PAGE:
Index Probabilities

by Jay Pestrichelli on March 16th, 2012

Some of you are familiar with the out-of-the-money credit spreads we’ve talked about in the past. Our write up on this high probability / income generating strategy was featured in SFO Magazine’s March 2012 issue and can be read off our home page for those that are interested.

The metrics we use for this strategy usually involve knowing the probability of expiration at specific market levels and price of options. What many people don’t realize is that these same metrics can be used to get an idea of the options market forecast.

As the index options expire after the open today, lets look at the April expiration to see what the tea leaves are telling us.

Anyone with a decent options platform should be able to get probabilities right off the option chain provided by your broker. The chain will tell you the probability that the option will be out-of-the-money (OTM) at expiration.

But confusion can set in when looking at the probabilities of calls and puts at the same strike. One would expect that if the probability of the S&P closing above 1300 (approximately 7% below the Thuraday close of 1402) would be the same for both the calls and the puts. But they can be “skewed”. This is a term used to show some bias between the calls and puts.

Lets look at the actual closing data to illustrate this:
In this option chain, the probability that the 1300 puts close OTM is 88.1% and the probability that the 1300 calls close OTM is 6.25%. Said another way, the option chain is telling us that there is a probability between 12% and 6% that the market will close below 1300 by the April expiration. Lets take the mid-point of 9% to make this a little easier.

One would expect that if the puts probability to end OTM was 88% than the calls should be 12% (100%-88%), so why is this the case? These probabilities are driven by the price of the options. More specifically, probability is driven by the extrinsic value of the options which technically rolls up time, volatility and interest rates. But in reality, it really sums up what someone is willing to trade the option for.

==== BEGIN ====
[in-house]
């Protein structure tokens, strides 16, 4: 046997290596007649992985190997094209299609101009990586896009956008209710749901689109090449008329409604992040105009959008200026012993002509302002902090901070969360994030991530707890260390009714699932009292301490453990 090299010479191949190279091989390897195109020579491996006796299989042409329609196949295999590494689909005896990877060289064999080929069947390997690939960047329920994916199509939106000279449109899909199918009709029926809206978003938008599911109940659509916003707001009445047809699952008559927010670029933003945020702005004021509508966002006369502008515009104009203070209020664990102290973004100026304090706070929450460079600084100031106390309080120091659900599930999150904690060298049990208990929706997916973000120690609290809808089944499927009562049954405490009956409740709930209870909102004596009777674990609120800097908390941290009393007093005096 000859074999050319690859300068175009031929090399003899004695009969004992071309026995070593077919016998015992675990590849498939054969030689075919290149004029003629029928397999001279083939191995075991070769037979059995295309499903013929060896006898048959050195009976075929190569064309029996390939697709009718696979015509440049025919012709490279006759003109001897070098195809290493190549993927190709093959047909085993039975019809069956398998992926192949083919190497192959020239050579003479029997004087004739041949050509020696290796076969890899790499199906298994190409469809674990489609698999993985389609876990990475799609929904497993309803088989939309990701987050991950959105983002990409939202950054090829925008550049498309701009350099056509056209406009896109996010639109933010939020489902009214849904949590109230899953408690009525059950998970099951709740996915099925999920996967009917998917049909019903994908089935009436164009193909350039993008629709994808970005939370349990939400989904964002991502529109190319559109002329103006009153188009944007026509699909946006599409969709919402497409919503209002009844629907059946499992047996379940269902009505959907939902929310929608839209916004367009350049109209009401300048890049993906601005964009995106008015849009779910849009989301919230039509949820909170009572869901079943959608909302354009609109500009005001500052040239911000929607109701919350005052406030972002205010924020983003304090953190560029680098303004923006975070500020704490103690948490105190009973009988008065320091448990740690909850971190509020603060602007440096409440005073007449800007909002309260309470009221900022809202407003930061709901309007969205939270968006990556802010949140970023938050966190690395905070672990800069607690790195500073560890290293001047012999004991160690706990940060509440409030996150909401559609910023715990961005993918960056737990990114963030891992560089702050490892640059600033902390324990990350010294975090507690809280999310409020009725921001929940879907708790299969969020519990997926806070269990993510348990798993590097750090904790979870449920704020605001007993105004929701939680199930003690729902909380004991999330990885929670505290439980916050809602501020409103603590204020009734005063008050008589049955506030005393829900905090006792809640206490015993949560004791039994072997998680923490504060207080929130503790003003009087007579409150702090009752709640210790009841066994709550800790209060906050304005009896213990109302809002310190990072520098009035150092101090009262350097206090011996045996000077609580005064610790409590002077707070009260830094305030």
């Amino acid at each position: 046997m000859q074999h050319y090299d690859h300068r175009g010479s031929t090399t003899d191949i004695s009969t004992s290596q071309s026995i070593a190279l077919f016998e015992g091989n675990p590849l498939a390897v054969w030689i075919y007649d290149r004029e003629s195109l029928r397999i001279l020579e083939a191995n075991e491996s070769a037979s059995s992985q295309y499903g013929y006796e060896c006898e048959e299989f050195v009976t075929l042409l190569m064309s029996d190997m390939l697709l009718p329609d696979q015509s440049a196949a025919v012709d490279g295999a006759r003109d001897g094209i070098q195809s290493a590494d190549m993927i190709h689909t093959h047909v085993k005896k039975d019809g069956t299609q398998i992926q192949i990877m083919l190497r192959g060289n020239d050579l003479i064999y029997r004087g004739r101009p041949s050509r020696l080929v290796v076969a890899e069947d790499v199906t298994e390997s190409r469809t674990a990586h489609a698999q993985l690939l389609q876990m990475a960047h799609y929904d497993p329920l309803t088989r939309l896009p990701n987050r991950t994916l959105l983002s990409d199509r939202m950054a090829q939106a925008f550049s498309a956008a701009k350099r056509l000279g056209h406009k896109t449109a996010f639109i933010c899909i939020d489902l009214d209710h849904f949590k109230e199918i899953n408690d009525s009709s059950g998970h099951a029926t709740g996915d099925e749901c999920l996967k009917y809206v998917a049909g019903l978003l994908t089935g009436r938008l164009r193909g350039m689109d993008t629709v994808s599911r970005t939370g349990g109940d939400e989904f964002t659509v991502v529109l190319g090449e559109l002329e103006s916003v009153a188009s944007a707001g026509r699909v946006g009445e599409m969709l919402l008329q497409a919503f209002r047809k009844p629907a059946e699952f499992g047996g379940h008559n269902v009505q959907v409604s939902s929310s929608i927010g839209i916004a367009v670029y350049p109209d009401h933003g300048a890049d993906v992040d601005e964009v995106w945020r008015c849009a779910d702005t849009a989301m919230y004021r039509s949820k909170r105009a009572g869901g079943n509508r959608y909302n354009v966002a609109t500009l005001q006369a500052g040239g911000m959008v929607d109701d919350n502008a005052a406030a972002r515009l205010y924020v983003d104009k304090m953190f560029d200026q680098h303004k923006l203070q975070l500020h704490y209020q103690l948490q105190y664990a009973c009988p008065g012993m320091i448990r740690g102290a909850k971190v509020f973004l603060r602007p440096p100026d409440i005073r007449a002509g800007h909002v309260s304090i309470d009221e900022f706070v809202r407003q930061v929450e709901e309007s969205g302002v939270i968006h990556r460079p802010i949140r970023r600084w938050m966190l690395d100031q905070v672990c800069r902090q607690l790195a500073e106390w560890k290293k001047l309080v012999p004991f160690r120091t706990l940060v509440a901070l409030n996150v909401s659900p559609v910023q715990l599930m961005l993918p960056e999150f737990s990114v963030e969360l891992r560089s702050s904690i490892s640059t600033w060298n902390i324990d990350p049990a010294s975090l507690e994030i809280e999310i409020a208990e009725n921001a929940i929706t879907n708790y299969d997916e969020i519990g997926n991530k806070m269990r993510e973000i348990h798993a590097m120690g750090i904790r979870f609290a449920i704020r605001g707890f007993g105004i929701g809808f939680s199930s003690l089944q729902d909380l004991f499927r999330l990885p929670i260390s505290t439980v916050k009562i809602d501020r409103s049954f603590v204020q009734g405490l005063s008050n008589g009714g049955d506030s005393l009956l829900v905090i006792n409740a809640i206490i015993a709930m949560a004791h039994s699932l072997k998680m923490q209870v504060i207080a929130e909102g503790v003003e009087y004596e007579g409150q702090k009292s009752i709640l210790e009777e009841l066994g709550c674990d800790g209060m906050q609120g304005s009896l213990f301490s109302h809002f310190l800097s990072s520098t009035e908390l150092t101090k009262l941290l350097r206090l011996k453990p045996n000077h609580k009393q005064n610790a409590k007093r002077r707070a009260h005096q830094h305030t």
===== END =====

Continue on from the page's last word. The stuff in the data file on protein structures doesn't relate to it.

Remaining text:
If options are more expensive evaluated by extrinsic, it means there is a bias that that option will go in-the-money (ITM). Or said another way, it means that there are more buyers of that option than sellers. In this example, The extrinsic of the put is $4.65 compared to the call extrinsic that is $2.30.

This tells us there are more buyers of puts at the 1300 mark than buyers of calls. It can also mean there are more sellers of the calls at 1300 than sellers of the puts. It works both ways. Sellers can drive the price down just as easy as buyers can drive the price up. Either way, it can indicate a bias.

As a review selling calls is bearish like buying puts. Conversely buying calls and selling puts is bullish. The chart below can help keep that straight:
So based on the selling of call or buying of puts, we interpret this a sign that the market to go down, right?

It’s too early to tell this, as this is only half the equation. In order to get the whole picture, you’ll need to look at the other side of the market to make the comparison. Lets look at the 1505 level to see what that is telling us to get an idea of the probabilities equally away. We chose this level as it is the approximately the same amount away from the close of 1402.

Here’s a snapshot of the data at the close on Thursday
The calls have a 96.8% of ending April OTM and the puts a 8.58%. The option chain is telling us that there is a 3% to 8.5% chance that the market ends above 1500 by April expiration. Again, lets use the mid point of 6%.

Notice that the price of the call and put options at this level is much less. The calls are gong for 0.725 of extrinsic and the puts are going for $2.80. This is driving the probabilities down.

Compare this back to our earlier data where the option chain told us that there was a 9% the SPX would close down 7% below 1300. This is against a 6% chance the market moves up 7% and closes above 1505.

Now that we have both sides of the probability data, we can make the determination the market is forecasting a higher probability that it goes down 7% vs. up 7%.

Here comes the big warning! Be careful at looking at only one data point as you use this information. Find a tool that will do a roll up of all these data points for you before using this information to trade on. You may find that the results can be dramatically different.

Also, please remember probabilities is only one half of the risk / reward weighing. You'll see that the market in this case is giving more money for the lower strikes than the upper. Keep in mind the rule we've said here before, buy when options are cheap and sell when expensive...but that's a blog post for a different day.

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